What’s on : Lectures

The Roman Quarter

Lectures
Date
20 Oct 2020
Start time
7:30 PM
Venue
Speaker
Ian Milsted, York Archaeological Trust

Event Information

The Roman Quarter

Ian Milsted, Regional Manager, York Office, York Archaeological Trust

The Trust plans to create an archaeological visitor attraction in York dedicated to Roman York. Before the attraction opens there are plans for a two year archaeological dig, which will include activities for both locals and visitors. This archaeological exploration will potentially bring the same kind of insights into Roman York as the Coppergate dig gave into Viking Life.

This presentation will be hosted on Zoom and details will be sent to YPS members.

Member’s report

The Eboracum Project is ambitious. Currently awaiting planning permission, it involves a major archaeological dig after the demolition of two ugly post-war office blocks between the Aviva building and Rougier Street – the regeneration of which is long overdue.

The original line of the Roman road is known and a previous dig at the Aviva site showed that significant Roman buildings once stood there, so archaeologists are certain to excavate the buildings rather than their back yards. It will be a deep dig through layers of medieval, Viking and Anglian deposits and will open up a formerly busy lane, lost 150 years ago. There is little doubt that major discoveries are waiting to be found, much of it in good condition owing to the waterlogged soil. Keen to encourage local participation, the Project’s organisers will engage with especially mental health charities, as well as local schools and the wider public.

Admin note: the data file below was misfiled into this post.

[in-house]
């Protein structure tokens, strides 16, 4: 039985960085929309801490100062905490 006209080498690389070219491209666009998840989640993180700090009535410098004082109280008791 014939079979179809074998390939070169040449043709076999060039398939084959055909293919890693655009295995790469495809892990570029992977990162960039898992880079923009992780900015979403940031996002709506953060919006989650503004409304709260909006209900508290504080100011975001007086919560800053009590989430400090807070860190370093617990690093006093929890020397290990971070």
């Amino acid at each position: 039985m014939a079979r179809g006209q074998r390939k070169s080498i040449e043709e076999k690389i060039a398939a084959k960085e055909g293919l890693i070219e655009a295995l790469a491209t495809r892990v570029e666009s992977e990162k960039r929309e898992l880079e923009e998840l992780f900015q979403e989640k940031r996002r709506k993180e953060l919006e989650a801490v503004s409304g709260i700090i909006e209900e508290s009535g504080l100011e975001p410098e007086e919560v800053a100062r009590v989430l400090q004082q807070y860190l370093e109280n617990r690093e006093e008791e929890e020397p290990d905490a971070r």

The Project aims to fill gaps in the Roman history of the city, particularly that of the colonia, the civilian settlement. The dig itself will undoubtedly attract interest and visitors; volunteers will be trained in a new skill; research and educational opportunities in science and archaeology will be enormous; and the impact of a new visitor attraction, like the Yorvik Centre had on the city’s economy through jobs and tourism, will be equally large. And like the Coppergate dig of the mid-1970s, it will arouse interest and pride in the city and emphasise the importance of strategic management of the city’s heritage.

Carole Smith